Bader International Study Center struggles with stagnant enrollment, financial problems

Trustees warn about risks to financial viability in annual reports dating back to 2012

The Bader International Study Centre in England.
Photo: 

For years, the Bader International Study Center (BISC) has been touted as the crown jewel of Queen’s international experience. Despite this feeling, annual reports reveal the BISC’s struggles with low enrolment and financial instability over the last half decade.

The nearly 600 year old Herstmonceux Castle was gifted to Queen’s by alumni Alfred and Isabel Bader in 1993. Since its inception, the international campus has faced persistent challenges to becoming profitable.

For years after it began operations as a satellite campus, the BISC’s annual expenditures were greater than its income. As a result, Queen’s, a publicly-funded university, was forced to cover their deficits. 

In the 90s, Queen’s spent roughly $8 million on the castle in the form of an interest-free loan — money the BISC still owns Queen’s today.

Since the castle is a charity registered in the United Kingdom, it produces annual reports to the U.K. Charity Commission. According to U.K. Charity Commission reports — which were obtained through Queen’s access and privacy office — the University’s continued financial support of the BISC “has resulted in considerable debt to Queen’s,” over the years. 

In recent years, BISC trustees have warned about the campus’ financial viability and potential risks for the future. “The key risk to the charity is a sudden or persistent decline in income causing the BISC to cease to be financially viable,” the report read. Trustees have echoed this sentiment in annual reports dating back to 2012.

In 2016 — a year of unusually low enrolment with 101 students — the BISC report, trustees were “disappointed” the charity didn’t meet its targets.

Despite the summer 2016 term enjoying “virtually full enrollment,” the report said the fall and winter terms “continue to fall below optimum levels.”

“Student numbers were lower than budget, and the exchange rate of Sterling to the Canadian dollar was worse than that assumed in the budget,” the report read.

Back in 2013, Queen’s set enrollment targets for the BISC at 120 full-time undergraduate students. Since then, they’ve only failed to reach that target once. In 2014-15, the BISC hosted 117 full-time undergrads, and in 2015-16 that number dropped to 101. 

However, the University has steadily increased its planned enrollment predictions in the 2017-18 budget report. Queen’s planned for the enrollment of 115 students at the BISC in 2016-17, which went up to 120 in 2017-18 and a projected 125 in 2018-19.

Following several years of shaky leadership at the BISC, Queen’s appointed Dr. Hugh Horton as the new Vice-Provost and Executive Director in Apr. 2017. According to the University’s enrolment reports, Dr. Horton will oversee a “strategic planning process” meant to improve learning and research and increase enrollment.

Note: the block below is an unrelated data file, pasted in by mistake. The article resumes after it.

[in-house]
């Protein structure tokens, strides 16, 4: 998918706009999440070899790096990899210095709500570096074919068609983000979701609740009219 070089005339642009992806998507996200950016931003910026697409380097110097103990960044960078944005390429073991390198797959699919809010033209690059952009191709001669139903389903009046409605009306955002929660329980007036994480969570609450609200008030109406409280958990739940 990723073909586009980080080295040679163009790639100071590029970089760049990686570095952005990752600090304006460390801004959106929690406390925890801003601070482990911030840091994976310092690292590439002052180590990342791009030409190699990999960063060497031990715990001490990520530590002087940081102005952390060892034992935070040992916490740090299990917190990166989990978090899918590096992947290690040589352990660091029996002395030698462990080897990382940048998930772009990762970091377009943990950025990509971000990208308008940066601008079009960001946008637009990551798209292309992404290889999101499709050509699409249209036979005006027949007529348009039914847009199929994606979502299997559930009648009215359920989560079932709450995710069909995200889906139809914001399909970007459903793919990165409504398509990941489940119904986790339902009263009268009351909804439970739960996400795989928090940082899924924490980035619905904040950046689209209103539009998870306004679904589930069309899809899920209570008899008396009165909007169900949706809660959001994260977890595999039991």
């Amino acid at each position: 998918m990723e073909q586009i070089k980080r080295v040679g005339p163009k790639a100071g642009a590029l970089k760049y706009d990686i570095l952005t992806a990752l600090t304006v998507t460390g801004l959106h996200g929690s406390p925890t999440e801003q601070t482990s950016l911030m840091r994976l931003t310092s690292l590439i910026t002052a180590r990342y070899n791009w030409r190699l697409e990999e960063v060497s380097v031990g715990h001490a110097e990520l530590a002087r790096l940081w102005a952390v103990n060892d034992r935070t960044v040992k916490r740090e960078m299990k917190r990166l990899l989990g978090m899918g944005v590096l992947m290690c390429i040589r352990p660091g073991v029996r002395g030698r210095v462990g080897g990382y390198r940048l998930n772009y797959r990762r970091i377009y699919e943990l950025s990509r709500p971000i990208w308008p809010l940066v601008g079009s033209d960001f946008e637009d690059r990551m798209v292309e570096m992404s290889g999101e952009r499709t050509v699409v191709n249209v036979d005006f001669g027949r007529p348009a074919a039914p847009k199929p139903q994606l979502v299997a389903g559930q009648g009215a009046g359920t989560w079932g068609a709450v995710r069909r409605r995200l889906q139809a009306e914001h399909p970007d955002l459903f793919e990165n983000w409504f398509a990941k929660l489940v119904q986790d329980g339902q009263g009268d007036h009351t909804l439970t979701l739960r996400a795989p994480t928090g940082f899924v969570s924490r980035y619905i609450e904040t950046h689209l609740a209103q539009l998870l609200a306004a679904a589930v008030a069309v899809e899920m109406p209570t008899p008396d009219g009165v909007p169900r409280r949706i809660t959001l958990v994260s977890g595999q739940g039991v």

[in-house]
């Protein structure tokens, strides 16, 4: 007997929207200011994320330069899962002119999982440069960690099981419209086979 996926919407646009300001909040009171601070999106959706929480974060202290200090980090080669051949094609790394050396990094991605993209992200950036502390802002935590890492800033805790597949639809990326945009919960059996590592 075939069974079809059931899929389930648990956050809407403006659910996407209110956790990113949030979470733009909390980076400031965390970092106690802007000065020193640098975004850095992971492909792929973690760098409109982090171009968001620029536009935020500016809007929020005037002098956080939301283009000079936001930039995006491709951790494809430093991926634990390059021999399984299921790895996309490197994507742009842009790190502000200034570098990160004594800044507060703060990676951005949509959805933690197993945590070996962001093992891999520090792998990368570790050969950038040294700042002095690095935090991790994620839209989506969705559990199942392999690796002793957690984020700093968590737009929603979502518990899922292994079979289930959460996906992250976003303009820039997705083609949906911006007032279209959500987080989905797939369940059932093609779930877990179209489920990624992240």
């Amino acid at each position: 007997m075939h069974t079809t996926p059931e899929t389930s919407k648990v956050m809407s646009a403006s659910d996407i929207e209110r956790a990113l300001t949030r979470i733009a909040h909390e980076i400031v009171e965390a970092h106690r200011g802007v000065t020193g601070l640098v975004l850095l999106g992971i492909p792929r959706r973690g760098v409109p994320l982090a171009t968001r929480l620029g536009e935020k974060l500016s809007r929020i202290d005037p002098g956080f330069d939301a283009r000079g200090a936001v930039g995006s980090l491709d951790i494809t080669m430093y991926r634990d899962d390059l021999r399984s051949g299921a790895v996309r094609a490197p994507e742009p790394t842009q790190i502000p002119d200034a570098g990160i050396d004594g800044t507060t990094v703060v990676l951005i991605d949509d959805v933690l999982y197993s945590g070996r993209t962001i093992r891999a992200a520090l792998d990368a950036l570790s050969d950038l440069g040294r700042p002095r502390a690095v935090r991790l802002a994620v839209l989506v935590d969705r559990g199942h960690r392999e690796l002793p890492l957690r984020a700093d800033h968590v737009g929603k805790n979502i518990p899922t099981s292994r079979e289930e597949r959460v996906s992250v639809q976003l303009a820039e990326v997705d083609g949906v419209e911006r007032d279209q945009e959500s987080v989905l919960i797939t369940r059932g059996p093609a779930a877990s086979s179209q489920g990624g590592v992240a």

In addition, Queen’s and the BISC established an “enrolment taskforce” in 2016 to create a strategy for increased engagement with the castle. Since Horton’s appointment and the creation of the taskforce, Queen’s has ramped up efforts to sell the BISC to incoming undergraduate students. 

This year, Queen’s introduced a Concurrent Education program at the BISC in an effort to boost enrollment. To manage the shift, the University moved several spots in the program from the Kingston campus to the BISC.

In a statement emailed to The Journal, Queen’s Provost, Benoit-Antoine Bacon said that as a result of the taskforce’s implemented recommendations, “the BISC’s fall 2017 class was the largest ever and Fall 2018 might be larger still.” One hundred and thirty-nine students are expected to attend in 2017-18, which marks an increase from previous years.

Despite the increased enrollment from this fall, the 2017 annual report indicated “student enrollment during the Fall and Winter terms continued to be low,” despite “diversifying our course offerings.”

In the 2017 report, trustees indicated that to remain financially viable, enrollment of “sufficiently high numbers of students” is necessary. 

A barrier for some however, might be the BISC’s price tag. According to the University’s budget reports, in 2010, a semester at the BISC cost students $14,465. Contrasted to 2016, a semester cost $19,569 and by the end of 2019, prices are projected to increase further to $20,959. 

Bacon explained that, “the BISC works closely with Admissions on main campus to achieve enrolment targets, implementing many of the recommendations of the BISC Enrolment Taskforce.”

“Achieving enrolment targets is the key factor towards financial sustainability,” of the BISC. Bacon said the castle’s Enterprise Director, appointed in 2016, is continuing work to make the campus more profitable. 

 

When commenting, be considerate and respectful of writers and fellow commenters. Try to stay on topic. Spam and comments that are hateful or discriminatory will be deleted. Our full commenting policy can be read here.